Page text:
“There is obviously always the last-minute push to make sure everything is complete,” said Lambert, the general manager of Harrah’s Cherokee Valley River Casino & Hotel.
Lambert nodded and smiled in greeting a group of department heads gathered in the casino’s grand entry hall, going over their punch lists for the day. It’s a morning ritual Lambert calls the “daily huddle.”
“So we are all aware of our to-do’s and what we are trying to accomplish today,” Lambert said.
The open floor of the casino makes it easy to do a quick 360, and for the most part, it looked ready to flip on the open sign.
Lambert swung wide around an indoor bucket lift, suspending an electrician high over head, one of several contractors working their way through the final checks.
“A lot of finishing touches, little touches, a few cosmetic things,” Lambert said.
Lambert seemed to be made for the part, just the man to carry the new casino into the end zone. Raised in Cherokee, Lambert went to college on a football scholarship, and afterward served as the coach for Cherokee High School. Those skills he learned on the field were key to Lambert’s success over the past two years as he’s led the construction of the $110 million casino and the hiring of 1,000 employees to run it.
“It’s very similar to the coaching world. You are teaching them the technical part and how to work as a team, and being a cheerleader,” said Lambert, whose warm and positive personality exudes confidence. “Teamwork has always been a code I live by and stress to each and every team member.”
Lambert continued his rounds, looping past the food court, where new hires were scattered about in groups for pre-game trainings. A pile of green aprons and iced coffee drinks were splayed on a table surrounded by soon-to-be Starbucks employees, while an Earl of Sandwich team followed along as their manager went over a redux of the menu. Yet another group was gathered around a cash register, trying their hand at the keys and codes to ring up food sales.
Through the double doors of a VIP lounge, a few dozen servers who will take drink orders on the gaming floor were immersed in a written exam.
“Our new hires are excited about opening up a new property,” Lambert said. “We are all very enthused about what is going on.”
It was a monumental undertaking. Hundreds of chips must fall into place by opening day, but Lambert — cool and calm as ever — made it look like an afternoon game of checkers at the park.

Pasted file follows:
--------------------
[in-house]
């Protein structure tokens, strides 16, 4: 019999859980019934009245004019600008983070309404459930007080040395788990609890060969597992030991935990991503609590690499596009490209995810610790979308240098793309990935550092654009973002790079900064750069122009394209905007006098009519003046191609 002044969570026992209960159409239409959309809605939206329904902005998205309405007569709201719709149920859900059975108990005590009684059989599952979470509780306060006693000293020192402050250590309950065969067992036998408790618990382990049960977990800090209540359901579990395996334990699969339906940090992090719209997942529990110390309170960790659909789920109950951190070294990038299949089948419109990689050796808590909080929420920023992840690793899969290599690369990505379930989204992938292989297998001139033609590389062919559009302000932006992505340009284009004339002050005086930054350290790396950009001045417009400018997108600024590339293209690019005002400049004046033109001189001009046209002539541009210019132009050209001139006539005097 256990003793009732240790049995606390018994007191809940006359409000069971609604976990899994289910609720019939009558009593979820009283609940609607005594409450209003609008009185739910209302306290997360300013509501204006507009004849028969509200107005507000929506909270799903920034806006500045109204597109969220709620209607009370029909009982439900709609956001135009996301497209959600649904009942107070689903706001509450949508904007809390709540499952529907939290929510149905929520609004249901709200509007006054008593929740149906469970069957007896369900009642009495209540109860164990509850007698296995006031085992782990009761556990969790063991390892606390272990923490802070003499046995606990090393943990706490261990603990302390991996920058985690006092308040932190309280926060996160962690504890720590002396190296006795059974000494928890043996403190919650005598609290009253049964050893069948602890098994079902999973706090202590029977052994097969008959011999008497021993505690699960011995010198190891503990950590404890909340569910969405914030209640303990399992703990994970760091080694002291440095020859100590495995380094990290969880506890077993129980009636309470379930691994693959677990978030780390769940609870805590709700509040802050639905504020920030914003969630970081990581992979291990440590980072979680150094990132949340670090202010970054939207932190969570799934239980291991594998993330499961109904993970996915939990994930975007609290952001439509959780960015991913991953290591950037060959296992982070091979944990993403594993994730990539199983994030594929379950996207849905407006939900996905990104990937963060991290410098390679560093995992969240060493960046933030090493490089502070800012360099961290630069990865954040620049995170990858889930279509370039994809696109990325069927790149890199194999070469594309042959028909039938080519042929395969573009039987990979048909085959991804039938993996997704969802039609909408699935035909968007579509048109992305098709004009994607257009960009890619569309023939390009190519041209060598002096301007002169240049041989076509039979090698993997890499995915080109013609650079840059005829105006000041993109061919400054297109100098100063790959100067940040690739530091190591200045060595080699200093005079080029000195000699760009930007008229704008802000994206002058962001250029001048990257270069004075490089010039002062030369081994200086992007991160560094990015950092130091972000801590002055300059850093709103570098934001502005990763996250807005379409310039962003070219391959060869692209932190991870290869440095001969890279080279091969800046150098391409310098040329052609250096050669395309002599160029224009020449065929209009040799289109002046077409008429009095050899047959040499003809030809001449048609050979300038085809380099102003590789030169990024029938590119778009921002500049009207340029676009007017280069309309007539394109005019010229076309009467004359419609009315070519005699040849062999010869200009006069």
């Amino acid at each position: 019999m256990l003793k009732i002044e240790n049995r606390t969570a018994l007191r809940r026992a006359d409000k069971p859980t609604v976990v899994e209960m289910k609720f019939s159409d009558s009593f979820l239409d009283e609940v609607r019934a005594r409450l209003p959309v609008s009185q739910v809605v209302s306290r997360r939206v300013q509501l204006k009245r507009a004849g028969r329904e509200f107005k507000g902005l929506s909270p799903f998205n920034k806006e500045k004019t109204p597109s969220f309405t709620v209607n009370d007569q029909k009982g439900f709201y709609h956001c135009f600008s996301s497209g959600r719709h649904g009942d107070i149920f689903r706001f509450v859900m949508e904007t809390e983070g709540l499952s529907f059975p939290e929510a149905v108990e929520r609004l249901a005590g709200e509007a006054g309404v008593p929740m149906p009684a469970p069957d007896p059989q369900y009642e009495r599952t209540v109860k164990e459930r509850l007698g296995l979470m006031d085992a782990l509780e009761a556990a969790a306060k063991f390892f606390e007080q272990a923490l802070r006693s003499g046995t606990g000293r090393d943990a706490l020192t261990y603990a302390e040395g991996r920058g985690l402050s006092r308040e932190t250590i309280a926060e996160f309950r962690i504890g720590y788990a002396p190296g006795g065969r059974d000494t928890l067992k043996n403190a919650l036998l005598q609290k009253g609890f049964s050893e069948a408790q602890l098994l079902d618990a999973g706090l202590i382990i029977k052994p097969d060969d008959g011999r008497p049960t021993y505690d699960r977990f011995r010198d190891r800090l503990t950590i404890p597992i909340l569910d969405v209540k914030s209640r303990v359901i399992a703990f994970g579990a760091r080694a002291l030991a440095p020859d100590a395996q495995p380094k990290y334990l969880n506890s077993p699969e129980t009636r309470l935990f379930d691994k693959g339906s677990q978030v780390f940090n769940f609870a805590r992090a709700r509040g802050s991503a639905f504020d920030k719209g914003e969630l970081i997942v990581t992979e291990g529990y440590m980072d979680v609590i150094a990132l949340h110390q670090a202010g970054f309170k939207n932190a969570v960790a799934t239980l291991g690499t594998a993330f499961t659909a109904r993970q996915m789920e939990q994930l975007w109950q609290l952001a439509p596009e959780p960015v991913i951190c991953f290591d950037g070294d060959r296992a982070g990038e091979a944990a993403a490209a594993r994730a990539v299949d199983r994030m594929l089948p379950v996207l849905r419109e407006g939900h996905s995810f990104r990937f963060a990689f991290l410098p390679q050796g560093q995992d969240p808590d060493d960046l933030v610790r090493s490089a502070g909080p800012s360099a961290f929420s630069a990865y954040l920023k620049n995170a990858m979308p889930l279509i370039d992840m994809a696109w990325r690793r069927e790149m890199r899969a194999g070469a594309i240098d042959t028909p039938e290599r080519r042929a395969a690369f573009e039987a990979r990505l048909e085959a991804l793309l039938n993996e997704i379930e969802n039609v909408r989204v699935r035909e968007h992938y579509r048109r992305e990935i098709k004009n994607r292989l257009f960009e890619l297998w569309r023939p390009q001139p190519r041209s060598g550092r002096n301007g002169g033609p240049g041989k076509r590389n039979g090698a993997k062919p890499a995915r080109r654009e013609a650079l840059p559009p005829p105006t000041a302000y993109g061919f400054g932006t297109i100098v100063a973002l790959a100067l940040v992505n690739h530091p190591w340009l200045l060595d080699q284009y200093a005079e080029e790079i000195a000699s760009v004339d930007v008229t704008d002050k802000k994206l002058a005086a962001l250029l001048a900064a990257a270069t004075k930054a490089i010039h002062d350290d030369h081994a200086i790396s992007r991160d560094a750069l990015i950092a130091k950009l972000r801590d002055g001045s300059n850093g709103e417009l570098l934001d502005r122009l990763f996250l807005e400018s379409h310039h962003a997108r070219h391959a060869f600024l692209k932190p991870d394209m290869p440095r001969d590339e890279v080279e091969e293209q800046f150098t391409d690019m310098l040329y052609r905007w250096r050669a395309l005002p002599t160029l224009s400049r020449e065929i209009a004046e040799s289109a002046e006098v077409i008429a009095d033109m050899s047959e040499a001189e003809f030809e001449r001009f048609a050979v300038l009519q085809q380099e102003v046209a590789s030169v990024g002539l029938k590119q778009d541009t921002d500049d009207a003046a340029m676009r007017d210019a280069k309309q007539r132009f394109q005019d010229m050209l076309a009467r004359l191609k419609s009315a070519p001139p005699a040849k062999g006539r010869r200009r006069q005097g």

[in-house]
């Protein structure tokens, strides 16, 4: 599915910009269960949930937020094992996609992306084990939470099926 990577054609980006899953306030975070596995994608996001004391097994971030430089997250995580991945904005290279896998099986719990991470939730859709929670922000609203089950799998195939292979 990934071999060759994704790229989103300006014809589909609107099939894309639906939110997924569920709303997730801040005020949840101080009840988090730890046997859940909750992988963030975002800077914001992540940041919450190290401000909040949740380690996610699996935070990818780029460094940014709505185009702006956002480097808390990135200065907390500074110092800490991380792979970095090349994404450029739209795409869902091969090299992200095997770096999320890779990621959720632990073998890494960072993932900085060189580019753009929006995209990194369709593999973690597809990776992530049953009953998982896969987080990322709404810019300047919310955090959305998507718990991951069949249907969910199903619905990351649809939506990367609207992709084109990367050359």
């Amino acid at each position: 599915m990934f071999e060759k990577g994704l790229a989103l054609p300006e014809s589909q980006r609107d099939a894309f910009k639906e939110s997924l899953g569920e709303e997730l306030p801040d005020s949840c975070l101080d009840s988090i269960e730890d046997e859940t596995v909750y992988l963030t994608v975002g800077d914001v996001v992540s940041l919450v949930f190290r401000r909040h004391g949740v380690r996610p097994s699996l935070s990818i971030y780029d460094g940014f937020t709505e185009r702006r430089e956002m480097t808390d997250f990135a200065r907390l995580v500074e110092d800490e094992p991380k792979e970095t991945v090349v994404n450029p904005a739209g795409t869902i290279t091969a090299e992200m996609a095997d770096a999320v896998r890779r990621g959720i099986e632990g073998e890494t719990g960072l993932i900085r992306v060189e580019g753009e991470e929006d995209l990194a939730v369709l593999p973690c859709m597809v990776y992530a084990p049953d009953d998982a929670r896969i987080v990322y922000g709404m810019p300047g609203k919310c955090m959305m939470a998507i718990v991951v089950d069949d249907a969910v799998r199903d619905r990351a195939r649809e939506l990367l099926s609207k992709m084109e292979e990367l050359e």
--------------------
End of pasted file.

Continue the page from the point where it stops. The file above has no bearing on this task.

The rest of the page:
One of the biggest moving parts — aside from construction itself — was getting the casino’s 900 employees hired and trained. Job fairs have been held throughout the region and training has been underway for months, particularly in fields of surveillance, slot attendants and card dealers, who undergo up to 16 weeks of training.
Despite the large-scale hiring, the casino found a willing labor pool in the region.
“Employees were very enthusiastic. They are eager to work. They are dedicated folks,” said Ray Rose, the VP of resort preparations for both the main property and new casino.
Ramping up that many employees to perform on day one has been a huge undertaking, but it’s not the tribe’s first rodeo. Several of today’s top managers — Lambert included — were there in 1997 when the main casino opened in Cherokee.
“We have a solid management team in place that has a lot of experience,” said Brooks Robinson, the general manager of the main Harrah’s Cherokee Casino & Resort property. “It is a nonstop effort. We have a lot of moving parts.”
This time around, there’s been an inside advantage when it comes to employee readiness, Robinson said. They’ve had the advantage of real-life training thanks to job shadowing at the existing casino.
“I think it is going to open without hitch,” Robinson said.
The casino floor itself is a maze of shiny new game terminals. Most had a factory check-list still taped to their screen.
Teams of gaming inspectors with the independent Tribal Gaming Commission were moving through the banks of machines, plugging up to each of the 1,050 games to verify that they are programmed to the correct odds to ensure fair payouts.